Only the 1960s could have produced a film as radical, avant-garde and iconoclastic as Pitfall. Hiroshi Teshigahara made Pitfall against a backdrop of political upheaval in Japan during the 1960s. Many of the directors who formed part of the Japanese new wave were politically active during this time, showing their collective opposition against the signing of the Treaty of Mutual Cooperation and Security between the United States and Japan (1960). The treaty effectively sanctioned the expansion of US troops in Japan whilst extending America’s hegemonic economic reach. Both Teshigahara and writer Kobo Abe were part of the student protests that took place in Tokyo at the time. Such political dissent was inevitably reflected in the cinema of the Japanese new wave and whilst Pitfall was not as ideologically rigorous or transparent as the films of say Nagisa Oshima, the four picture collaboration between Teshigahara and Kobo Abe produced some of the most uniquely idiosyncratic imagery of the 60s. Pitfall also saw the first of numerous collaborations with music composer Toru Takemitsu. Described by Teshigahara as a ‘documentary fantasy’, Pitfall follows a coal miner and his son who is searching for work. When he is pointed into the direction of an old mining town, the miner (Hisashi Igawa) arrives with the promise of work but they discover the town is deserted except for a shopkeeper. Unexpectedly, the miner is killed by a mysterious stranger in a white suit who has been waiting for him. The miner’s son (Kazuo Miyahara) watches on helplessly as his father is stabbed to death. Before leaving, the killer pays the shopkeeper for her silence. What Teshigahara does next is both audacious and gusty – he revives his central character, yes the dead miner lying face down in a muddy river bed, as a ghost. The ghost of the miner who is in denial about having been brutally murdered wanders the mining town only to discover the people around him are also ghosts. In one hilarious moment, he is told by another ghost that if he died on an empty stomach then he will remain hungry for the rest of his life. The miner’s transformation into a ghost is a magnificently atmospheric idea executed with a wonderful feel for the desolate coal mining locations.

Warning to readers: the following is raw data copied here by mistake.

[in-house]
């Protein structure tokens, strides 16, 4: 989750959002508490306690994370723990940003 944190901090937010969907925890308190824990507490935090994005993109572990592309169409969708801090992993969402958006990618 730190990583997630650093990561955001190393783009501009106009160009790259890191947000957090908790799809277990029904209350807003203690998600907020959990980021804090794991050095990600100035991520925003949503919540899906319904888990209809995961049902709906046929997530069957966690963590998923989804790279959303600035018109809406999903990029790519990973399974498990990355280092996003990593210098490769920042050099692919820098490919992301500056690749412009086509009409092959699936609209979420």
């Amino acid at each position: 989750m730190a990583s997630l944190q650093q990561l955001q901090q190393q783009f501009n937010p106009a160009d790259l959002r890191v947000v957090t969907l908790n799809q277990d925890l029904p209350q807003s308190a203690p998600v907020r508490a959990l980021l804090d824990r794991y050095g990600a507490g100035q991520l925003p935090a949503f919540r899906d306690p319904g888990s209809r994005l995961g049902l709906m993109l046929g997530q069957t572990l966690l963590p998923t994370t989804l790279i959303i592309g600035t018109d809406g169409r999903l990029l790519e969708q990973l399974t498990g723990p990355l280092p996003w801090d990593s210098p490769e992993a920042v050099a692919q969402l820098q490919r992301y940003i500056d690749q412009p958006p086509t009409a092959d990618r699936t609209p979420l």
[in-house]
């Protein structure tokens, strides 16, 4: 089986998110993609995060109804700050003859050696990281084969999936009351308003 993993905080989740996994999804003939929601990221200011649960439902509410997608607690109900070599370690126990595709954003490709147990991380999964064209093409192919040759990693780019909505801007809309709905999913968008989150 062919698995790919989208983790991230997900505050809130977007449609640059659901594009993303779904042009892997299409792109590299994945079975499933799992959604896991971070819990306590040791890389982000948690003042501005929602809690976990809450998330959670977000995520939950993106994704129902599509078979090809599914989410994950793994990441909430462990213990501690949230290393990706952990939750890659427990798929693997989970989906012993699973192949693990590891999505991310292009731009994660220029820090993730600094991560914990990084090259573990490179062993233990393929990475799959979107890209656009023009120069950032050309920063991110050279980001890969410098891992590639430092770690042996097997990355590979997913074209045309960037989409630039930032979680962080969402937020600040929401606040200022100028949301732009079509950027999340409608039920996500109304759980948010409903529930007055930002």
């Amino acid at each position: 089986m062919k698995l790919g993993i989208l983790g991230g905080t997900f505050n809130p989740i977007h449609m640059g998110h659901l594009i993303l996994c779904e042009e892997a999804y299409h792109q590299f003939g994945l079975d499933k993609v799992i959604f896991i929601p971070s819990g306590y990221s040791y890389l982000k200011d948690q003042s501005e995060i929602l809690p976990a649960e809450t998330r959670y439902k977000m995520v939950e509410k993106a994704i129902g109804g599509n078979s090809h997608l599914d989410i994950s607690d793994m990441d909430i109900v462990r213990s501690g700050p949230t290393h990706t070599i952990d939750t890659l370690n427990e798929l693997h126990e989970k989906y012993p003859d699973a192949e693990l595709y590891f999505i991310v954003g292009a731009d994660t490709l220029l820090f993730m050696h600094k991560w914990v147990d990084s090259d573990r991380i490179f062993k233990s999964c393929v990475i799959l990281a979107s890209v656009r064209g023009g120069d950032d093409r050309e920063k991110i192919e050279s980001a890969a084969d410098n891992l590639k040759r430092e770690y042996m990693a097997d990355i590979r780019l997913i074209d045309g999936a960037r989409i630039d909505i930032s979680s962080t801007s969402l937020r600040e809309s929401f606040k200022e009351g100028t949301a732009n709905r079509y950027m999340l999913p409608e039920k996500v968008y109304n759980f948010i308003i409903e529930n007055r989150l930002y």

A murder investigation is opened by the police and a chain of events leads to a strange discovery – that the dead miner has a double Otsuka working in a nearby coal mine and who more importantly is involved in the coal mining trade union. In an attempt to cover up his tracks, the killer murders the shopkeeper. It becomes apparent that the original intention was to kill Otsuka and that an ideological conflict between the old and new coal pits offers an invaluable insight into Japanese labour relations. However, Teshigahara seems much more fascinated by his characters behaviour than scrutinising any kind of ideological theories in depth. In terms of political symbolism, the killer in his white suit, gloves and shoes could be interpreted as meditation on corporate power or is he somewhat more metaphysical – a figure of death? It’s exciting when you come across a work as original and challenging as Pitfall. Like a lot of the films made by the Japanese new wave from the 60s, Pitfall is a film way ahead of its time in terms of both form and content. It’s a film bursting full of ideas and energy – it’s also darkly funny. On a final note, some of the reviews I have come across have referred to Pitfall as a flawed film but I am getting kind of despondent about this way of labelling films – is it not simply the case that most of the great films are flawed in some way or another – that’s what makes them so fascinating to watch!